Damages for breach of employment contracts

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The Western Australian Industrial Relations Commission has a powerful jurisdiction called “denied contractual benefits”. The Western Australian Industrial Relations Act 1979 confers upon the Commission a speedy and user friendly power to determine claims by employees who have had their employment contracts breached, for example by being underpaid agreed benefits such as com

This begs the question. How do Australian courts assess compensation or damages for breach of employment contracts? I have included in this post a summary of Australian law on this issue from a recent Federal Court case.

“As by now is evident, CSG breached the Employment Agreement by its failure to comply with its obligation to finalise targets and provide the necessary KPIs in order to allow Mr Leahey to obtain the benefit of the FY2016 STI.  Although the issue as framed by the parties is how one is to calculate the FY2016 STI, in truth, the underlying legal question is what, if any, damages are payable by CSG for breach of contract.

In approaching this issue, it is worth revisiting some basal and uncontroversial principles.  Damages for breach of contract are, in effect, a substitute for performance.  The goal of awarding compensation is restitutio in integrum.  It follows that damages to be awarded in this case are to put Mr Leahey in the position he would have been in if the Employment Agreement had been performed properly by CSG.  This necessarily entails a comparison between an actual and a counterfactual state of affairs and hence a hypothetical inquiry: see, for example, S M Waddams, “Principles of Compensation” in P Finn (ed), Essays on Damages (Law Book Co, 1992) 1, 11.

Of course, here the inquiry is into a past hypothetical event, being a counterfactual where CSG had provided Mr Leahey with the ability to earn an FY2016 STI by reason of CSG providing him with the means to achieve the benefit of that part of his bargain, that is, the provision and finalisation of targets and KPIs in a timely way.

The approach to assessment of damages for the loss of a chance to obtain a commercial benefit in the context of breach of contract was considered by the High Court in Commonwealth v Amann Aviation Pty Limited [1991] HCA 54; (1991) 174 CLR 64. The matter was again considered in Sellars v Adelaide Petroleum NL [1994] HCA 4; (1994) 179 CLR 332 (although in the context of a misleading and deceptive conduct case). In Sellers, at 350, the majority (Mason CJ, Dawson, Toohey and Gaudron JJ) referred to Malec v J. C. Hutton Pty Ltd [1990] HCA 20; (1990) 169 CLR 638 and drew a distinction, relevantly, between: (a) proof of historical facts; and (b) proof of “past hypothetical situations”, and noted that if the law is to take account of hypothetical events in assessing damages, it can only do so in terms of the degree of probability of those events occurring.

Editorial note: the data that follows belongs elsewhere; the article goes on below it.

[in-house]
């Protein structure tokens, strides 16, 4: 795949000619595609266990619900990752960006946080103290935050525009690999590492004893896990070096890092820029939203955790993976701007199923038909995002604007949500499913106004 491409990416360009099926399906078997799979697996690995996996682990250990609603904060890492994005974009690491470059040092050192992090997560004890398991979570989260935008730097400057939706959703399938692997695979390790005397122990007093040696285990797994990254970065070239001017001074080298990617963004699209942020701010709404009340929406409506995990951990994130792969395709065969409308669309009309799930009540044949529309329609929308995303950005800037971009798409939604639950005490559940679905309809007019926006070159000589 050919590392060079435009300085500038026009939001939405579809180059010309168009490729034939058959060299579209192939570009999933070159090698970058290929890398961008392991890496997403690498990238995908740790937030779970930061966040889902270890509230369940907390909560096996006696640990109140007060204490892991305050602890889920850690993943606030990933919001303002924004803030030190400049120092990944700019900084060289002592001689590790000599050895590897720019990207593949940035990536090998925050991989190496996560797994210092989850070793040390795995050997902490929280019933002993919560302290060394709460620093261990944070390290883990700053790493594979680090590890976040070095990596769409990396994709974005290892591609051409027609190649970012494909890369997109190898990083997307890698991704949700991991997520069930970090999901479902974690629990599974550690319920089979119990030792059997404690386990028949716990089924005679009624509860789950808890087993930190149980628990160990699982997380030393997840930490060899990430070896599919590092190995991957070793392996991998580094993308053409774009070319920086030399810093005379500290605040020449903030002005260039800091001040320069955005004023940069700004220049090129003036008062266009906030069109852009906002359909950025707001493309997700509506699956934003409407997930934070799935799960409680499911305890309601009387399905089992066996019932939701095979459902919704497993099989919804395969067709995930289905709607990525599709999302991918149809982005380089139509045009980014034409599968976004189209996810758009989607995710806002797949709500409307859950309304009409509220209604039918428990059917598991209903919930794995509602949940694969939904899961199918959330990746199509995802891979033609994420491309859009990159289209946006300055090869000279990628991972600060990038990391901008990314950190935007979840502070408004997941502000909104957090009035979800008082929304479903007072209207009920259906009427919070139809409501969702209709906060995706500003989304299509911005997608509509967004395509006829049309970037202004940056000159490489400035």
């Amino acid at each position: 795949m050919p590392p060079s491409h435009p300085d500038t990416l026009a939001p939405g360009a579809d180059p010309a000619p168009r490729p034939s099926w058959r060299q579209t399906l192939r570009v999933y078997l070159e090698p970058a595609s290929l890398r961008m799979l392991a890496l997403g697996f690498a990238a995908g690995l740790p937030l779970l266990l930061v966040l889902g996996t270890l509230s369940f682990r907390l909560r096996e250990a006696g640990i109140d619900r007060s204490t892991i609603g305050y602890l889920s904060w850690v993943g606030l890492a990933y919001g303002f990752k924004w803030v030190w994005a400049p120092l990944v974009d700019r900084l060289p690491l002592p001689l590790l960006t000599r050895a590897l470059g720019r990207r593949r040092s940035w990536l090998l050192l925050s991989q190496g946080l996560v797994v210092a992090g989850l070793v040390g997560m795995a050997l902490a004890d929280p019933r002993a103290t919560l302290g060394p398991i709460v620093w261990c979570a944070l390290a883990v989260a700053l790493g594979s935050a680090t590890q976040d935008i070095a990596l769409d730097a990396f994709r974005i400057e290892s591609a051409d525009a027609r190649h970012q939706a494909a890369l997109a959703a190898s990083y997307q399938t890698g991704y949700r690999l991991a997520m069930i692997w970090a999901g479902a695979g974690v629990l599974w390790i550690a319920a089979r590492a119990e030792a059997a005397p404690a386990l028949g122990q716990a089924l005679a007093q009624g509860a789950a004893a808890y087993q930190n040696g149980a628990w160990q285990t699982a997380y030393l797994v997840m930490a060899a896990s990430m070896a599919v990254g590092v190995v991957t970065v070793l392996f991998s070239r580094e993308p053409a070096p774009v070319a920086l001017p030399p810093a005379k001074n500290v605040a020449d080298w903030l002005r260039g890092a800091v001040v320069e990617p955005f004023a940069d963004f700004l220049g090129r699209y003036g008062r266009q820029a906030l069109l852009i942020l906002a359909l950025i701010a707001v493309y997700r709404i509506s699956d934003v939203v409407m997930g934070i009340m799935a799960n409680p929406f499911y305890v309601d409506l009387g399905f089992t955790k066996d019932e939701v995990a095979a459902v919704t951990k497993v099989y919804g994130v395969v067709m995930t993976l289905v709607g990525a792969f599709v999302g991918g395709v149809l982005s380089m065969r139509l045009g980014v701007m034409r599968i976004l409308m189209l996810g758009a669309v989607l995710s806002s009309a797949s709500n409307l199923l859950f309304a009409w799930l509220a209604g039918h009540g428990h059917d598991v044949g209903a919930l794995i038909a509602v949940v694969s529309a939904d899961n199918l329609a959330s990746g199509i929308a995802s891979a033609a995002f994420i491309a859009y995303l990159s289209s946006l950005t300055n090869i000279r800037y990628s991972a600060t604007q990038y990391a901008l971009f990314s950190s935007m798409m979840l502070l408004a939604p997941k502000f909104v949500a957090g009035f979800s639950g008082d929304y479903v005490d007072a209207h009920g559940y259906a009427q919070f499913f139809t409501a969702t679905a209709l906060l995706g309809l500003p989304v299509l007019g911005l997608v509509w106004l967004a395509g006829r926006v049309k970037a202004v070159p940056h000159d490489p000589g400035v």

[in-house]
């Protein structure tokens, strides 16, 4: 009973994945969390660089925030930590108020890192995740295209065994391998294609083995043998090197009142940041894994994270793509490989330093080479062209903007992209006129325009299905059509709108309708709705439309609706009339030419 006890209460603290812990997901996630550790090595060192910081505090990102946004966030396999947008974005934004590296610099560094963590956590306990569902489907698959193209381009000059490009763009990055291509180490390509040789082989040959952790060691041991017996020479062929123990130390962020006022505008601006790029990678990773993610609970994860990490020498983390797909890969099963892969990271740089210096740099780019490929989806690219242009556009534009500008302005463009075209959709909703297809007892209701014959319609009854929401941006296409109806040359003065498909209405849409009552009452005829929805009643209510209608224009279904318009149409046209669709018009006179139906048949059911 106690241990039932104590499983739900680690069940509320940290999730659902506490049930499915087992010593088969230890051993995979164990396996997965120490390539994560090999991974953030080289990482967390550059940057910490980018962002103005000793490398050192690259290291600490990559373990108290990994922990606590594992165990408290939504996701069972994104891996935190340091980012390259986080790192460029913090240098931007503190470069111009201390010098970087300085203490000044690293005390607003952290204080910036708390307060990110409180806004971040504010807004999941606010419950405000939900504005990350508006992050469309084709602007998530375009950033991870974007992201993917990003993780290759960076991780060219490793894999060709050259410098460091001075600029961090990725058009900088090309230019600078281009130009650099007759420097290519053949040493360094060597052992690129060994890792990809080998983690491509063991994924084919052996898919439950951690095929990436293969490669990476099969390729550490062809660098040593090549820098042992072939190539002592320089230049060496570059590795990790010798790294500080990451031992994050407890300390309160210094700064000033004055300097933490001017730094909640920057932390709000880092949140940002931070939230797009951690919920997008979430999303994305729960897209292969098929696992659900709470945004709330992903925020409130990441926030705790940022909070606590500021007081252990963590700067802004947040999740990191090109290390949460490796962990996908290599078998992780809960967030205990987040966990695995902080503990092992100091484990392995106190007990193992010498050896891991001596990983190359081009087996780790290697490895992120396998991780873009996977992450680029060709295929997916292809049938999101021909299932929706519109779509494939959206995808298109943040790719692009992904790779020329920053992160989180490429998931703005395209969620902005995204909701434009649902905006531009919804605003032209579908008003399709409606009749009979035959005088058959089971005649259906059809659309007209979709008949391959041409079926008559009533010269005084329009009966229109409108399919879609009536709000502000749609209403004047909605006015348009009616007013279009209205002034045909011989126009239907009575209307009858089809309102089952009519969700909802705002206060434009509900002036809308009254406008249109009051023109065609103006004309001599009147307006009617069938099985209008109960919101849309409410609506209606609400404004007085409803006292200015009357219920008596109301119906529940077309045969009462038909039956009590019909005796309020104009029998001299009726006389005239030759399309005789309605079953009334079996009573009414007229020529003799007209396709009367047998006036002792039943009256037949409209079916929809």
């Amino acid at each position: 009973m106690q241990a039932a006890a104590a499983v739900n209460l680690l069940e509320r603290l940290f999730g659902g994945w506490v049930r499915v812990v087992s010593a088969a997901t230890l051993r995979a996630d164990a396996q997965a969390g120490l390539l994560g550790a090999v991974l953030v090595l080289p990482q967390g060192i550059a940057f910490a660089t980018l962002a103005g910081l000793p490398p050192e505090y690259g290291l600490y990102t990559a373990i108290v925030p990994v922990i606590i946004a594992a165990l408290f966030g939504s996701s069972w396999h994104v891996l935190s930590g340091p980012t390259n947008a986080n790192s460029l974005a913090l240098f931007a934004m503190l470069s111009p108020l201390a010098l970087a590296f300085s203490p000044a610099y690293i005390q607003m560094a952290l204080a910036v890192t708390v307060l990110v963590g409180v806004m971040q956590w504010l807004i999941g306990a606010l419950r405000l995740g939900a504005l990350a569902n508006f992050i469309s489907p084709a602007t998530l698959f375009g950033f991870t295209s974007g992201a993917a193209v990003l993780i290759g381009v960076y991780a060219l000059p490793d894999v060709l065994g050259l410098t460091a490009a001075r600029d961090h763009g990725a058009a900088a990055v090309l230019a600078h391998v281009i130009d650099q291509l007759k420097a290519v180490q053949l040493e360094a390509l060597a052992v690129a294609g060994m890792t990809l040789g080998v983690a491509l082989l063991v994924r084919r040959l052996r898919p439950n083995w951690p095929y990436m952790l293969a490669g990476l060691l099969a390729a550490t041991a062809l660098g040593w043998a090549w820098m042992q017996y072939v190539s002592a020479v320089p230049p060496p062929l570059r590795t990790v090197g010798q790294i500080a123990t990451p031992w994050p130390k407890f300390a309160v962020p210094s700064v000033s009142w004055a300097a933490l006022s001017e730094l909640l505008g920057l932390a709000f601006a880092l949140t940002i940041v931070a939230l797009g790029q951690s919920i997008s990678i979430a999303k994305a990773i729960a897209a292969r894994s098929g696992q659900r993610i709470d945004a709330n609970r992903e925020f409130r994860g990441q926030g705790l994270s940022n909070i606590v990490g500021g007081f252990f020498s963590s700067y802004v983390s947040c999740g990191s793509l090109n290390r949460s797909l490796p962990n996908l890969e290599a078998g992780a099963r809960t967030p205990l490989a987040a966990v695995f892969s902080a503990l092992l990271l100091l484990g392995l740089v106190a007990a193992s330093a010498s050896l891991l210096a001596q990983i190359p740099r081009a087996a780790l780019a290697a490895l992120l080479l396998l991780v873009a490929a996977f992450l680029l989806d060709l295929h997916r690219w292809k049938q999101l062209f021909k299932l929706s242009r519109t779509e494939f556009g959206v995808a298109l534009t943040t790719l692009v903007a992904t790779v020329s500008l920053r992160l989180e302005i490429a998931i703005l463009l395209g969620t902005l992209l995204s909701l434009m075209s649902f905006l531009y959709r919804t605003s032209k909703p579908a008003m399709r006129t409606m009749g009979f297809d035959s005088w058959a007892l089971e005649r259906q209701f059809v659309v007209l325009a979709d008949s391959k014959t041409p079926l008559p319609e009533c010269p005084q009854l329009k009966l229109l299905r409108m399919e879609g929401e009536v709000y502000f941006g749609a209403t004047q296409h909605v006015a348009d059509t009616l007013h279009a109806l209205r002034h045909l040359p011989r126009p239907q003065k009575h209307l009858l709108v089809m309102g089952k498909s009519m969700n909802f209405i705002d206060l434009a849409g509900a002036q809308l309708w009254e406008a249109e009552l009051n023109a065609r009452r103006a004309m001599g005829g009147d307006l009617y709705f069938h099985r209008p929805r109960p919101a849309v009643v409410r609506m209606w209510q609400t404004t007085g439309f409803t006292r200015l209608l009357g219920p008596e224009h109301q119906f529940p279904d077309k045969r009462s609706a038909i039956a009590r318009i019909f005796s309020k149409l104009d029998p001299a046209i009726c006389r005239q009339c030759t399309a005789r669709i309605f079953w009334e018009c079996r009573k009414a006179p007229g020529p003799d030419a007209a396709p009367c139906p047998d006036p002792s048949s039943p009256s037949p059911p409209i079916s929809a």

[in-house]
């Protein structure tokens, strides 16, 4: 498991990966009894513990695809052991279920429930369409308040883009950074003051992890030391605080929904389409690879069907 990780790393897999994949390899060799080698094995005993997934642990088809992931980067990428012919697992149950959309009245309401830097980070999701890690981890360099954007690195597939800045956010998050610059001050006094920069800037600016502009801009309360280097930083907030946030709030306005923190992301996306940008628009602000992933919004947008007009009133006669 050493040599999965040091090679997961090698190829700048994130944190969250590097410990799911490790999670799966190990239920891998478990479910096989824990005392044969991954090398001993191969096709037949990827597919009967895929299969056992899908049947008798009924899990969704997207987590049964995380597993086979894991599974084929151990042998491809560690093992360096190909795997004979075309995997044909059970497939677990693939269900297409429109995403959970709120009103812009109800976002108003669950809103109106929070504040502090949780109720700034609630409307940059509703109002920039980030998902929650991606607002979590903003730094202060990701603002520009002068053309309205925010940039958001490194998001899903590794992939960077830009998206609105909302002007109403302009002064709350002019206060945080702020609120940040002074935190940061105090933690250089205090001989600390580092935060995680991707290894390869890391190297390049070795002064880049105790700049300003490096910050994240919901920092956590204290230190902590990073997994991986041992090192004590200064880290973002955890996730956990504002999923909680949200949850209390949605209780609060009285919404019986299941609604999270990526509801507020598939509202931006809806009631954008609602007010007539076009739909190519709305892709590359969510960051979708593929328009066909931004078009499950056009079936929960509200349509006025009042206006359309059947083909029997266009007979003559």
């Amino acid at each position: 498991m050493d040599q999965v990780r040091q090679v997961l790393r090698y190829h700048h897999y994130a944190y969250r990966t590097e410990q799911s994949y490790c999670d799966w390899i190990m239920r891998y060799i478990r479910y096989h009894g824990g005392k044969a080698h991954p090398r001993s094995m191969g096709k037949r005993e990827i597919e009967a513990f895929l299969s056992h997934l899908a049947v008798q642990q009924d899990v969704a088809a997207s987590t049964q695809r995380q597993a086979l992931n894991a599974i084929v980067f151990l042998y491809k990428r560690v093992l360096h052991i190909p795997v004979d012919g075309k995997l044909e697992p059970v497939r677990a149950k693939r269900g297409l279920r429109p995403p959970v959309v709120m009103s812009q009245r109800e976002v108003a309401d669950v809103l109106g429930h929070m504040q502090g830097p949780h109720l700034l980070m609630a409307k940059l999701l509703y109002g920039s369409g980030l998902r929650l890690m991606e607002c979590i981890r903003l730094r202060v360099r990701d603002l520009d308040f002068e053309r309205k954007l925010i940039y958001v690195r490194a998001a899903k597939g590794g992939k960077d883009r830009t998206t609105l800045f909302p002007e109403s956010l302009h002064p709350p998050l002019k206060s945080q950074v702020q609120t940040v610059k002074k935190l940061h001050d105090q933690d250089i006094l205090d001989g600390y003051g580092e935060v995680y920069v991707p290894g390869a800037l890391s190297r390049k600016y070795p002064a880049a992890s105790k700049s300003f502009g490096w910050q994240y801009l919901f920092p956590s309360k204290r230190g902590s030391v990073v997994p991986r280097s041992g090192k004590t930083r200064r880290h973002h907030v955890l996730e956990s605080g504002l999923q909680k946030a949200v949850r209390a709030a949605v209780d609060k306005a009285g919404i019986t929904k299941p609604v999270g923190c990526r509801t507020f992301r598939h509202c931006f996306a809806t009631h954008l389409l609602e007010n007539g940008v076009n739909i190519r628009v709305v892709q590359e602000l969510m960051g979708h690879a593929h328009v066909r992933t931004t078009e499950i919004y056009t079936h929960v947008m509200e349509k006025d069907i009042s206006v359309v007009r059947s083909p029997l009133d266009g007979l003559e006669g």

The principled approach can be seen from a case such as Silverbrook Research Pty Ltd v Lindley [2010] NSWCA 357 where, in a not entirely dissimilar fact situation, there was a failure of an employer to set objectives and review performance for the payment of a bonus which, in contrast to the present circumstances of the STI, was discretionary. In Silverbrook, it was explained that the relevant discretion should be understood against the proper scope and content of the contract and was to be exercised honestly and conformably with the purpose of the contract. In this regard, a bonus, which was part of the overall bargain, would be assessed against set objectives and the nature of the arrangements would not allow the employer to choose arbitrarily or capriciously that it need not pay money if the set objectives were satisfied.

In the circumstances of Silverbrook, damages for loss of opportunity were recoverable. At [2], Allsop P (with whom Beazley JA agreed) explained:

…As a matter of general principle, damages for loss of a commercial chance or opportunity will be recoverable in contract when the contract as a whole (see Chaplin v Hicks [1911] 2 KB 786) or a particular provision of a contract (see Commonwealth v Amann Aviation Pty Ltd [1991] HCA 54; 174 CLR 64) is such as to promise an opportunity or chance to obtain a benefit and, in other cases, where the loss of a business or commercial opportunity is the consequence of a breach of contract and the loss of the opportunity or chance falls within the rules of remoteness in contract. See generally J W Carter, E Peden and G J Tolhurst, Contract Law in Australia (2007, 5th Ed, LexisNexis Butterworths) at 856-858. The task is to identify and characterise what, in substance, was promised and what has been lost or denied by the breach of contract.

This is not, of course, a loss of chance case vexed by the uncertainties which bedevil many loss of commercial opportunity cases.  There is no doubt whatsoever that if CSG had complied with its contractual obligations, an FY2016 Scorecard would have been required to be prepared , discussed and provided in a timely way.  The hypothetical inquiry is directed as to whether (and to what extent) the Scorecard targets would have been met and, in particular, how Mr Leahey would have performed.  Both parties assumed that this task could be assayed by a mechanical comparison between Mr Leahey’s actual FY2016 performance and a hypothetical FY2016 Scorecard.  Given that damages are to be assessed at a subsequent hearing, it suffices to note for present purposes that this simplistic mechanical comparison does not seem to me to be self-evidently correct.

Leahey v CSG Business Solutions (Aus) Pty Ltd [2017] FCA 1098(18 September 2017) (Lee J)